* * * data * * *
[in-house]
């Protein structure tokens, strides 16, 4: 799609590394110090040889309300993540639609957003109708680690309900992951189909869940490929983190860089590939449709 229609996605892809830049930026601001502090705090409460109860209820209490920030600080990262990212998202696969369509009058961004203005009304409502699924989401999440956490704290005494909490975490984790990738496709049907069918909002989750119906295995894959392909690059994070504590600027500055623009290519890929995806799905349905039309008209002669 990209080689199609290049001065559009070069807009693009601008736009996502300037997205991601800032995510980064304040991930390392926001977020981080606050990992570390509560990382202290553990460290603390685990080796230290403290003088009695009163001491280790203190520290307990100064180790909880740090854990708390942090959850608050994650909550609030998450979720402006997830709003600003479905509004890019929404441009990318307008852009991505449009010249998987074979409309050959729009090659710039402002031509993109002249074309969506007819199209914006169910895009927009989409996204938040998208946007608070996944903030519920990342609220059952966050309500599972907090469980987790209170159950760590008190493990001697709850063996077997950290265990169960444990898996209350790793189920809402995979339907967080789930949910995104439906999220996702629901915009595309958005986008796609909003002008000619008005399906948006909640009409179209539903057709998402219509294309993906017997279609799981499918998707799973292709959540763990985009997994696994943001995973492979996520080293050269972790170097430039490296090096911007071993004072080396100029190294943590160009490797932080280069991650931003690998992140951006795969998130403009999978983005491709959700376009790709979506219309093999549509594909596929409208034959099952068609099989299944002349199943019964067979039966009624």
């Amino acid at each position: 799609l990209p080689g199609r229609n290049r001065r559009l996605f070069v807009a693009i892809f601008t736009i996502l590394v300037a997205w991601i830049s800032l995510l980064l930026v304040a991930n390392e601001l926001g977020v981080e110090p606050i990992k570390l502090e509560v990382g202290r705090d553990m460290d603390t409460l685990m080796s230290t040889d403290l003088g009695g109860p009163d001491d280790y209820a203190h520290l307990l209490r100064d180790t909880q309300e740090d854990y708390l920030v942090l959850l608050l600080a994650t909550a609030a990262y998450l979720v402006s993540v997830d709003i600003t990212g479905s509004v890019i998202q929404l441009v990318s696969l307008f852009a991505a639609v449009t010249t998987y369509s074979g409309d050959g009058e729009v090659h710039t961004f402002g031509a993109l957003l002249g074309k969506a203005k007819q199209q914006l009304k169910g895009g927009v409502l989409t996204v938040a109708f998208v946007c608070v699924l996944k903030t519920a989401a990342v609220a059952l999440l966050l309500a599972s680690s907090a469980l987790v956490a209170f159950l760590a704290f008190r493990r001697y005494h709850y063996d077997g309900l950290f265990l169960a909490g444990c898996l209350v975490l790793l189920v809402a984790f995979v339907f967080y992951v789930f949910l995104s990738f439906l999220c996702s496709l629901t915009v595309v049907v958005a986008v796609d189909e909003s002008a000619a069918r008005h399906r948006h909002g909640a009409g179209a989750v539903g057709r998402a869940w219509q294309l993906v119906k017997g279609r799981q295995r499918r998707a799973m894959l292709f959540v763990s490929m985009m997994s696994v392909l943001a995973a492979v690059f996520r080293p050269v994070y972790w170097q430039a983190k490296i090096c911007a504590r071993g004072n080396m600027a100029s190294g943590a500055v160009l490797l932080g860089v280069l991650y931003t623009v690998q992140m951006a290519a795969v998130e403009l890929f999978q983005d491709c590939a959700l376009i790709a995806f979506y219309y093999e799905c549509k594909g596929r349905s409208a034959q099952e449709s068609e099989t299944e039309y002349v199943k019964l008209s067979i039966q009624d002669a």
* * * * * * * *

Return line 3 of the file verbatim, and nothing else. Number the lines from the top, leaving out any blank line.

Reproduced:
């Amino acid at each position: 799609l990209p080689g199609r229609n290049r001065r559009l996605f070069v807009a693009i892809f601008t736009i996502l590394v300037a997205w991601i830049s800032l995510l980064l930026v304040a991930n390392e601001l926001g977020v981080e110090p606050i990992k570390l502090e509560v990382g202290r705090d553990m460290d603390t409460l685990m080796s230290t040889d403290l003088g009695g109860p009163d001491d280790y209820a203190h520290l307990l209490r100064d180790t909880q309300e740090d854990y708390l920030v942090l959850l608050l600080a994650t909550a609030a990262y998450l979720v402006s993540v997830d709003i600003t990212g479905s509004v890019i998202q929404l441009v990318s696969l307008f852009a991505a639609v449009t010249t998987y369509s074979g409309d050959g009058e729009v090659h710039t961004f402002g031509a993109l957003l002249g074309k969506a203005k007819q199209q914006l009304k169910g895009g927009v409502l989409t996204v938040a109708f998208v946007c608070v699924l996944k903030t519920a989401a990342v609220a059952l999440l966050l309500a599972s680690s907090a469980l987790v956490a209170f159950l760590a704290f008190r493990r001697y005494h709850y063996d077997g309900l950290f265990l169960a909490g444990c898996l209350v975490l790793l189920v809402a984790f995979v339907f967080y992951v789930f949910l995104s990738f439906l999220c996702s496709l629901t915009v595309v049907v958005a986008v796609d189909e909003s002008a000619a069918r008005h399906r948006h909002g909640a009409g179209a989750v539903g057709r998402a869940w219509q294309l993906v119906k017997g279609r799981q295995r499918r998707a799973m894959l292709f959540v763990s490929m985009m997994s696994v392909l943001a995973a492979v690059f996520r080293p050269v994070y972790w170097q430039a983190k490296i090096c911007a504590r071993g004072n080396m600027a100029s190294g943590a500055v160009l490797l932080g860089v280069l991650y931003t623009v690998q992140m951006a290519a795969v998130e403009l890929f999978q983005d491709c590939a959700l376009i790709a995806f979506y219309y093999e799905c549509k594909g596929r349905s409208a034959q099952e449709s068609e099989t299944e039309y002349v199943k019964l008209s067979i039966q009624d002669a």